On the day of the landfall, an approximate 25,000 homes in southern England were without electricity after electricity pylons were damaged by the storm.[12] Same day, the German states of Brandenburg, Saxony and Saxony-Anhalt were hit by a massive power cut. 52,000 homes were without energy, according to local utility envia.[13] The German district Siegen-Wittgenstein had issued a state of emergency, with schools remaining closed on Friday, 19 January, and roads not to be cleared right away, but closed instead until the situation improved.[14] By the second day of the storm, more than one million homes were left without power in the Czech republic with another million households without electricity in Germany and tens of thousands dark homes in Austria and Poland.[15][16] In Poland, a flood alarm was issued in several localities due to large rainfalls and the storm damaged several houses in the region of Jelenia Góra.[17] In Ukraine, the supply of oil through the Druzhba pipeline came to a complete halt as a result of the storm.[18] Strong winds over the Alps became foehn wind and caused unseasonally high temperatures in Italy (up to 25 °C/77 °F in Turin).[19]

In Ireland thousands of homes were left without power and heavy downpours caused flash flooding.

In the Netherlands, the storm flood warning system (Stormvloedwaarschuwingsdienst) was activated, as the approaching storm was measured in excess of 10 Beaufort. Alarms were issued to two northern regions, Delfzijl & Harlingen, at approximately 22:30 CET on Thursday 18 January. The water level peaked in the early hours of Friday, almost 4.5 m above the astronomical prediction level.

High winds in the Alps prompted the Austrian weather service to advise the skiers and snowboarders to seek shelter, and caused at least one major motorway tunnel closure.[20]

The cost of the damage across Europe to the insurance industry has been estimated by Swiss Re as €3.5bn.[21] In the UK, the cost to the insurance industry could be as high as £350m (€520m).[22] As the event is relatively recent for the insurance industry these are unlikely to be the final costs.

Notable buildings

Several windows were broken at the Römisch-Germanisches Museum in Cologne, Germany by plywood that was covering a fountain near Cologne Cathedral. The wood caused major damage to the encasing of a Roman mosaic dating to the 3rd century. The Römisch-Germanisches Museum building was originally constructed around the mosaic. As of January 2007, it is still unclear whether the mosaic has suffered damage, as museum staff have announced the clean-up will at least take a week due to the fragility of the exhibit.[23] Museum manager Bernhard Ostermann estimated that the mosaic was damaged in 100 to 150 places[24]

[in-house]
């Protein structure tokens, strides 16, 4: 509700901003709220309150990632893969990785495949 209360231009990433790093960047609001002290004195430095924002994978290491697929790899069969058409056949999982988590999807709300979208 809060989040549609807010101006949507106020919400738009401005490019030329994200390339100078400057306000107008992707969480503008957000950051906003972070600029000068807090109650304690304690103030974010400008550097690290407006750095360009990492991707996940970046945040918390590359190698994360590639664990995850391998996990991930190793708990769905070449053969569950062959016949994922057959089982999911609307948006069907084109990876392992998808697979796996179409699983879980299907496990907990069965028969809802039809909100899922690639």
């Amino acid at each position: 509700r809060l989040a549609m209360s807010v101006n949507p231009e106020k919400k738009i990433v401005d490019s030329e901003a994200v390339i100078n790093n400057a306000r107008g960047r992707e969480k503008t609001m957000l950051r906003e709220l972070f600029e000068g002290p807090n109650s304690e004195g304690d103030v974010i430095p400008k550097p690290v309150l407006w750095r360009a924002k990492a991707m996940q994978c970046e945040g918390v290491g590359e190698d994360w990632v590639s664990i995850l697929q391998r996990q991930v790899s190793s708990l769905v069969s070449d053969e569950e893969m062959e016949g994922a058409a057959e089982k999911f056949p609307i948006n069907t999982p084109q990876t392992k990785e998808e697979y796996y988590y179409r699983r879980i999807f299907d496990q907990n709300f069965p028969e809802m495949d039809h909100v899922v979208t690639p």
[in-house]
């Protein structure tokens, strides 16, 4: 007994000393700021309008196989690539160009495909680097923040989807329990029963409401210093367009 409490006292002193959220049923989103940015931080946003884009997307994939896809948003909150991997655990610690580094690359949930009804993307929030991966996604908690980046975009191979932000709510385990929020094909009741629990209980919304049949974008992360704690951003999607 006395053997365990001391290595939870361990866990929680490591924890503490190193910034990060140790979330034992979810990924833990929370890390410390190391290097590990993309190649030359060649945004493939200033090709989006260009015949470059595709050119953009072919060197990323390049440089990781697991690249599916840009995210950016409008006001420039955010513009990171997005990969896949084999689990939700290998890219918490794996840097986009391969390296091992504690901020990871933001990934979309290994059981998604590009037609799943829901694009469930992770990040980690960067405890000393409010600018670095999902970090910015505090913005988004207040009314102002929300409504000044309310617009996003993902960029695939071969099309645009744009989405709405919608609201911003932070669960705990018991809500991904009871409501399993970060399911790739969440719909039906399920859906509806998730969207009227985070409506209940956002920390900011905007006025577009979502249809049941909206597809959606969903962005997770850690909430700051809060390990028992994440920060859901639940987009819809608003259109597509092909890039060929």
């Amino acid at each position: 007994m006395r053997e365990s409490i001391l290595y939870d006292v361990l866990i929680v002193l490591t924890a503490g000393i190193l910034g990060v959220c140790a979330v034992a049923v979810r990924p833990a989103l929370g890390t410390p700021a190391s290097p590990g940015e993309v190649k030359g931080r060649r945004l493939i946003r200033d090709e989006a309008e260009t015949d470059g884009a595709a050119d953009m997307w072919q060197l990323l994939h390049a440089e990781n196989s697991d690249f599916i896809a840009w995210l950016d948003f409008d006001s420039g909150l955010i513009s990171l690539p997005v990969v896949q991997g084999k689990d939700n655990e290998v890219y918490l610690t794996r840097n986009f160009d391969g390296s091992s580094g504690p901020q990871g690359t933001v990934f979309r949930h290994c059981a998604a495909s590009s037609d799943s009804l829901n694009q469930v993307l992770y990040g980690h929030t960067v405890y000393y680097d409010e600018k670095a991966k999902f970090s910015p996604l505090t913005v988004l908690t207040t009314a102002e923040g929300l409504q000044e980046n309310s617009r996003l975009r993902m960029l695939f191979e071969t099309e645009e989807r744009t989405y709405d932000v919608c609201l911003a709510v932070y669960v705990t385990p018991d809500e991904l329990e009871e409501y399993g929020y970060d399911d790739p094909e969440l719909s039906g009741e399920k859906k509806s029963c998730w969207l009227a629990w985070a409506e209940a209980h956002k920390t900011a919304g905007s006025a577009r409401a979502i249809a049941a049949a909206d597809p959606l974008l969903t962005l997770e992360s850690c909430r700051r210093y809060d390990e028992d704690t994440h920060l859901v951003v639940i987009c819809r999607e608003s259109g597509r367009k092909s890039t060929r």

The chapel of Wittenberg Castle in Wittenberg, Germany, which is a World Heritage Site, lost several of its sandstone merlons. They broke off during the storm, damaging several stained-glass windows in their fall.

Harbours and shipping

Position of MSC Napoli when she was abandoned

The container ship MSC Napoli, whilst on its way to Portugal carrying 2,394 containers, of which 158 were classed as hazardous substances, had to be abandoned in the English Channel on the 18th. The crew of 26 were picked up by British and French rescue services. The next day the Napoli was under tow for repair at Portland Harbour in Dorset, but with forecasts of further high winds it was taken to shelter in Lyme Bay. The ship had suffered structural damage, including a 1 m by 0.5 m (3 ft by 1 ft 6 in) hole on the starboard side and water flooding and had to be beached in the bay 1-mile (1.6 km) off the East Devon coast at Branscombe[25] The ship leaked oil, sparking a clean-up operation, and widespread reporting in the national news led to the wreck temporarily becoming a tourist attraction and subject to scavenging from the containers which washed up on the beach.[26] The wreck was subject to a complex break-up operation which was not complete until July 2009.

The ferry services between Fishguard and Rosslare were cancelled,[27] as well as the ferries to Heligoland and most West Frisian Islands, East Frisian and North Frisian islands.[28] In Ireland, Dublin Port was forced to completely close for a time – the first time in history the port has closed. Two fishing vessels sank at sea, with a total loss of seven lives. A third vessel engaged in the rescue attempts also sank but the crew were rescued.[29] A storm tide with sea levels of up to 3.5 metres (11.5 ft) above mean tide was announced for the coastal areas of Lower Saxony and Schleswig-Holstein by the state governments,[30] however the storm had already passed those areas before high tide had set in, so there was less damage than expected.